MPs debating France's controversial package of health reforms voted through an amendment to ban the refills late on Wednesday night.
The ban would apply to all soft drinks or soda “fountains” (see pic above) in places open to the public, including fast food-chains and restaurants.
The law is designed to help tackle obesity levels with sugary soft drinks seen as one of the major causes of the condition.
In the wording of the amendment that was put forward by the centrist UDI MP Arnaud Richard: “It is the role of the law to fix a framework to protect the population against commercial competition which aims to make something free to entice customers and encourage them to consume unhealthy products excessively.”
A ban on unlimited refills has won the backing of France's Health Minister Marisol Touraine.
“This habit is common in other countries and it is increasingly taking hold in France. I understand it can be attractive for young people who are offered unlimited sugary drinks, which contain an excessive amount of sugar or sweeteners,” said Touraine.
In September 2014, the free refill, a must in most American restaurants, was launched in Quick, one of France’s most popular fast-food chains.
It normally involves customers being given an empty cup with their food and they are then free to serve themselves from the “soda fountains”.
While KFC quickly introduced the same scheme, McDonald's in France continued to make customers pay for their drinks at the till.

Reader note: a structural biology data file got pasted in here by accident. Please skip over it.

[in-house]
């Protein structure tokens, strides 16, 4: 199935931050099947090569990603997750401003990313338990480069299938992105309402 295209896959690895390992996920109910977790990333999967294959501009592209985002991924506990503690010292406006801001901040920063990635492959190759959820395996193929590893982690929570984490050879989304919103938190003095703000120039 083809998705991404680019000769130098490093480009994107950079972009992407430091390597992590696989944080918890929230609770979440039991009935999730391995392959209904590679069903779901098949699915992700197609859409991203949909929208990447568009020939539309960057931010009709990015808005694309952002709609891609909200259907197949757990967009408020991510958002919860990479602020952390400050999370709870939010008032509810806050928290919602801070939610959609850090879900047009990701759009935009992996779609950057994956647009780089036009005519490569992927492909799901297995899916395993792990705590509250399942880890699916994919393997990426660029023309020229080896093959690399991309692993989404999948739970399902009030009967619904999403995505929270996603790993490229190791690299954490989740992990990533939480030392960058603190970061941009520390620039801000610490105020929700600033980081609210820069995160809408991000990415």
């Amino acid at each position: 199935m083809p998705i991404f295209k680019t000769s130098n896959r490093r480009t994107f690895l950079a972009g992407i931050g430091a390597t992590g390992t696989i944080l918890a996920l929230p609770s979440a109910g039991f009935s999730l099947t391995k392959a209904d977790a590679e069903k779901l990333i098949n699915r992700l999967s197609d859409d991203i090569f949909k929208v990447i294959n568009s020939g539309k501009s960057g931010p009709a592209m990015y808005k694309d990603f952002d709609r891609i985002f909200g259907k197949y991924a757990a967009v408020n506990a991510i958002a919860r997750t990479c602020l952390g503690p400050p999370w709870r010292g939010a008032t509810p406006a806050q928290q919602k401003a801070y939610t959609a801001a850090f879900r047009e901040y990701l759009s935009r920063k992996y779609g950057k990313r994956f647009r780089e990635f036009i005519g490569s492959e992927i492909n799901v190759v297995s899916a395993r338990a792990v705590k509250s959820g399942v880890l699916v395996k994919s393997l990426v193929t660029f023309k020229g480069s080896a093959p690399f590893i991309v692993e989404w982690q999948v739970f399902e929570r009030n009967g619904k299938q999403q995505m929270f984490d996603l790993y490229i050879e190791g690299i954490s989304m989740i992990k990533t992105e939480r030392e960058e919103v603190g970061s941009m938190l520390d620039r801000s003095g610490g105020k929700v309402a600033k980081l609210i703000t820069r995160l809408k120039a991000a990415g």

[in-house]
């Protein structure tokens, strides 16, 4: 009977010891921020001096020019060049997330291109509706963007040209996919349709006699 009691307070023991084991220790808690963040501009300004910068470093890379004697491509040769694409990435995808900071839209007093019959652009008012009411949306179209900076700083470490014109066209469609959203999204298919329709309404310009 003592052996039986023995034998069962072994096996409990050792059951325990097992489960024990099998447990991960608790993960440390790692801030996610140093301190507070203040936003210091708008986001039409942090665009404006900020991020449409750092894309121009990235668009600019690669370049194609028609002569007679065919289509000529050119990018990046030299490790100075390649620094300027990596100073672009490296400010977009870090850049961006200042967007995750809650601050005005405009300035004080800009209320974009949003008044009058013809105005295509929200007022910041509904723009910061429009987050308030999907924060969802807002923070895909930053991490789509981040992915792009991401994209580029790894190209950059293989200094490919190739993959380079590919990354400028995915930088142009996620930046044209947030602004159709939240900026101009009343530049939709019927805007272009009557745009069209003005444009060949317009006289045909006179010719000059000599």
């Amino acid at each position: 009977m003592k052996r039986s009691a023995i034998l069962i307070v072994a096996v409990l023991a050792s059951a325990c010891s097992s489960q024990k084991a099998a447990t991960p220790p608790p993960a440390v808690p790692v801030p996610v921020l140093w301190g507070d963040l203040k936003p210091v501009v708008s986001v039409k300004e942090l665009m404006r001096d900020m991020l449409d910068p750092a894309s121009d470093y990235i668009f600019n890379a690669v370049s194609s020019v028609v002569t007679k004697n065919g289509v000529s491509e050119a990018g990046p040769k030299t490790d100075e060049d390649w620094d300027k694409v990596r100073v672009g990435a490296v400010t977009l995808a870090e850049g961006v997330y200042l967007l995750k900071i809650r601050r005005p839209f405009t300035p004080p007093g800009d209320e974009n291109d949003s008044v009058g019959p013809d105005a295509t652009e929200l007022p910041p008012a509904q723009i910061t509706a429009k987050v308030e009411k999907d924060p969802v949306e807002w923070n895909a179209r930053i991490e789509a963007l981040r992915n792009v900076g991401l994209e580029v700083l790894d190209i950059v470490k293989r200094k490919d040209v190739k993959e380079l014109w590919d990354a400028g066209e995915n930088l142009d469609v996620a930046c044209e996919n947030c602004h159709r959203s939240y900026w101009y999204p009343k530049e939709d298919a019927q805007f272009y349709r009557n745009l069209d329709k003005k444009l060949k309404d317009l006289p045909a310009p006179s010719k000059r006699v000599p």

The list of soft drinks that the ban would cover is to be published at a later date by ministerial decree, whilst the controversial health bill must also pass through the Senate before it becomes law.
'France must be an example to the world'
France's new national nutrition programme aims to reduce children’s consumption of more than half a glass of fizzy drinks, by 25 percent. The programme stresses that “water is the only essential drink” and should be made freely available.
France has long been at the forefront of banning products it considered harmful for the health, especially in schools.
In 2004, vending-machines were banned schools and only machines selling items of fruit and water were allowed to be in education premises.
Then in 2011 the government banned ketchup from school cafeterias and said chips or French fries could only be served up once a week.
“France must be an example to the world in the quality of its food, starting with its children,” said the then agriculture and food minister Bruno Le Maire at the time.
Figures from the market researcher Euromonitor in 2011 showed the French consume fewer soft drinks per person than any other country in Western Europe apart from Portugal.
While in the UK people drank an average of 84 litres of fizzy drinks per year, the average in France was only 45 litres.
The Americans consume four times as many soft drinks than the French, with an average of 170 litres a year.
In 2012, former New-York mayor Michael Bloomberg tried to prohibit the sale of soda in containers larger than half a litre but the Supreme Court ruled the plan unconstitutional.
by Chloe Farand